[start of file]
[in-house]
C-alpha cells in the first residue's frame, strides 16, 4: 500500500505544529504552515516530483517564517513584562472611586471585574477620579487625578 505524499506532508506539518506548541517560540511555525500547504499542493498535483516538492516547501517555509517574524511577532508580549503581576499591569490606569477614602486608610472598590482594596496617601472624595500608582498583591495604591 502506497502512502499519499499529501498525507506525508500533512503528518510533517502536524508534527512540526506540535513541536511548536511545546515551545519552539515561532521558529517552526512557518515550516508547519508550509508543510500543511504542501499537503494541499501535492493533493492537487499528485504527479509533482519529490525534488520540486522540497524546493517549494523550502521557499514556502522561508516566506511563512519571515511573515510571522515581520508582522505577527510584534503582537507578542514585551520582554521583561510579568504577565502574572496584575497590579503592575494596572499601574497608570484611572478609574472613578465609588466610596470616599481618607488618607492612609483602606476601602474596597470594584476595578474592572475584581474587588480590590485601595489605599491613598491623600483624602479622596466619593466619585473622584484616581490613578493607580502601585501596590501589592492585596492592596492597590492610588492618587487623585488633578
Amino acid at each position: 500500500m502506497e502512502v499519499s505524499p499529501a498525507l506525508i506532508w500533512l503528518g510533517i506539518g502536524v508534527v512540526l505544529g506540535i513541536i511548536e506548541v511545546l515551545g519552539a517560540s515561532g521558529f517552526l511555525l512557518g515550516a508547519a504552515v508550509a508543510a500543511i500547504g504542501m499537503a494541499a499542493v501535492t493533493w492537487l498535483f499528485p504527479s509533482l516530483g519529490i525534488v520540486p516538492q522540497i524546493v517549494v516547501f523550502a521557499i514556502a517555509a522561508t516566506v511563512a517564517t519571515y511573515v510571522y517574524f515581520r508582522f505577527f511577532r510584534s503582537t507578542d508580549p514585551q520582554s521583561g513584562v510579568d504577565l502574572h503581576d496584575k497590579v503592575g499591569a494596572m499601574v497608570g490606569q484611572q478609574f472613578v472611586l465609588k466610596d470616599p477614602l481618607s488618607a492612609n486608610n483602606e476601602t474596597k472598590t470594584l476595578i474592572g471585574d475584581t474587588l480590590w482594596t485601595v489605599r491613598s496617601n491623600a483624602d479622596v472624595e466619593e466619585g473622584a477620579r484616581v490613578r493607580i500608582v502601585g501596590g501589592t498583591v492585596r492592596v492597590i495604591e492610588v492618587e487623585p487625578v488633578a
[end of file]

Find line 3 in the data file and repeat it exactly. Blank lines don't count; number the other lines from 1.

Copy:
Amino acid at each position: 500500500m502506497e502512502v499519499s505524499p499529501a498525507l506525508i506532508w500533512l503528518g510533517i506539518g502536524v508534527v512540526l505544529g506540535i513541536i511548536e506548541v511545546l515551545g519552539a517560540s515561532g521558529f517552526l511555525l512557518g515550516a508547519a504552515v508550509a508543510a500543511i500547504g504542501m499537503a494541499a499542493v501535492t493533493w492537487l498535483f499528485p504527479s509533482l516530483g519529490i525534488v520540486p516538492q522540497i524546493v517549494v516547501f523550502a521557499i514556502a517555509a522561508t516566506v511563512a517564517t519571515y511573515v510571522y517574524f515581520r508582522f505577527f511577532r510584534s503582537t507578542d508580549p514585551q520582554s521583561g513584562v510579568d504577565l502574572h503581576d496584575k497590579v503592575g499591569a494596572m499601574v497608570g490606569q484611572q478609574f472613578v472611586l465609588k466610596d470616599p477614602l481618607s488618607a492612609n486608610n483602606e476601602t474596597k472598590t470594584l476595578i474592572g471585574d475584581t474587588l480590590w482594596t485601595v489605599r491613598s496617601n491623600a483624602d479622596v472624595e466619593e466619585g473622584a477620579r484616581v490613578r493607580i500608582v502601585g501596590g501589592t498583591v492585596r492592596v492597590i495604591e492610588v492618587e487623585p487625578v488633578a